To M. Tallyrand [September 1797]

To M. Tallyrand [September 1797]

Rue theatre francais No. 4,

CITIZEN MINISTER:

I promised you some observations on the state of things between France and America. I divide the case into two parts. First, with respect to some method that shall effectually put an end to all interruptions of the American commerce. Secondly, with respect to settlement for the captures that have been made on that commerce.

As to the first case (the interruptions of the American commerce by France) it has its foundation in the British Treaty, and it is the continuance of that treaty that renders the remedy difficult. Besides, the American administration has blundered so much in the business of treaty making that it is probable it will blunder again in making another with France. There is however one method left, and there is but one, that I can see, that will be effectual. It is a non-importation convention: that America agrees not to import from any nation in Europe who shall interrupt her commerce on the seas, any goods, wares, or merchandise whatever, and that all her ports shall be cut against the nation that gives offense. This will draw America out of her difficulties with respect to her treaty with England.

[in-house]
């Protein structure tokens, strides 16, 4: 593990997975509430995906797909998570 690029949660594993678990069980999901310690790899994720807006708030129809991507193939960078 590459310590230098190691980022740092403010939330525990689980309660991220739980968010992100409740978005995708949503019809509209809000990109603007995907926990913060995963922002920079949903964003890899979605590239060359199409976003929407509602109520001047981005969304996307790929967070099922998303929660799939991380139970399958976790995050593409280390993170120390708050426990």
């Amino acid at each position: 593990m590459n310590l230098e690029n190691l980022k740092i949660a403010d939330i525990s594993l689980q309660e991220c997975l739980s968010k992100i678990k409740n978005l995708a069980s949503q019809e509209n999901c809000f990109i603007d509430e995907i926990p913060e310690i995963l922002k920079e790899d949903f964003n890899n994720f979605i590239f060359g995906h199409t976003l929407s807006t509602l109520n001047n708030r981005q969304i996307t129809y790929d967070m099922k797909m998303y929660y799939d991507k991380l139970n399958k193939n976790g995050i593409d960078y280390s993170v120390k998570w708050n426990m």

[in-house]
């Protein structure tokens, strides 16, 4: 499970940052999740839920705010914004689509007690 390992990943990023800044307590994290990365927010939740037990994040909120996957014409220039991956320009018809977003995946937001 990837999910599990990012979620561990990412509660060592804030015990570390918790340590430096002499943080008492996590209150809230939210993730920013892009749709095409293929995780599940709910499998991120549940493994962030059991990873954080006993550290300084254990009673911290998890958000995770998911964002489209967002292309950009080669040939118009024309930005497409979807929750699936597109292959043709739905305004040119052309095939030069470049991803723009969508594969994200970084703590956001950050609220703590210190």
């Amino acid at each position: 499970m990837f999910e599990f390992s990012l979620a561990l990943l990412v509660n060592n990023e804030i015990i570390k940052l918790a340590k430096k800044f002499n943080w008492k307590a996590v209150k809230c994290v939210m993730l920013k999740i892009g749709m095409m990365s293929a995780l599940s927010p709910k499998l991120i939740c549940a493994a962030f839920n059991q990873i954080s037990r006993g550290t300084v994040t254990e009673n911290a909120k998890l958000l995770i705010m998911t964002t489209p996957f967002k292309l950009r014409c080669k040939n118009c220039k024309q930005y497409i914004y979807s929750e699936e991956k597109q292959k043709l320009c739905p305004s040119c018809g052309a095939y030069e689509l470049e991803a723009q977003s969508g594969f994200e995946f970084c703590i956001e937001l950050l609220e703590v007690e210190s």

But it would be far better if this non-importation were to be a general convention of nations acting as a whole. It would give better protection to neutral commerce than the armed neutrality could do. I would rather be a neutral nation under the protection of such a convention, which costs nothing to make it, than be under the protection of a navy equal to that of Britain. France should be the patron of such a convention and sign it. It would be giving both her consent and her protection to the Rights of neutral nations. If England refuse[s] to sign it, she will nevertheless be obliged to respect it or lose all her commerce.

I enclose you a plan I drew up about four months ago when there was expectation that Mr. Madison would come to France. It has lain by me ever since.

Of the second part, that of settlement for the captures, I will make the subject of a future correspondence.

Salut et Respect

THOMAS PAINE.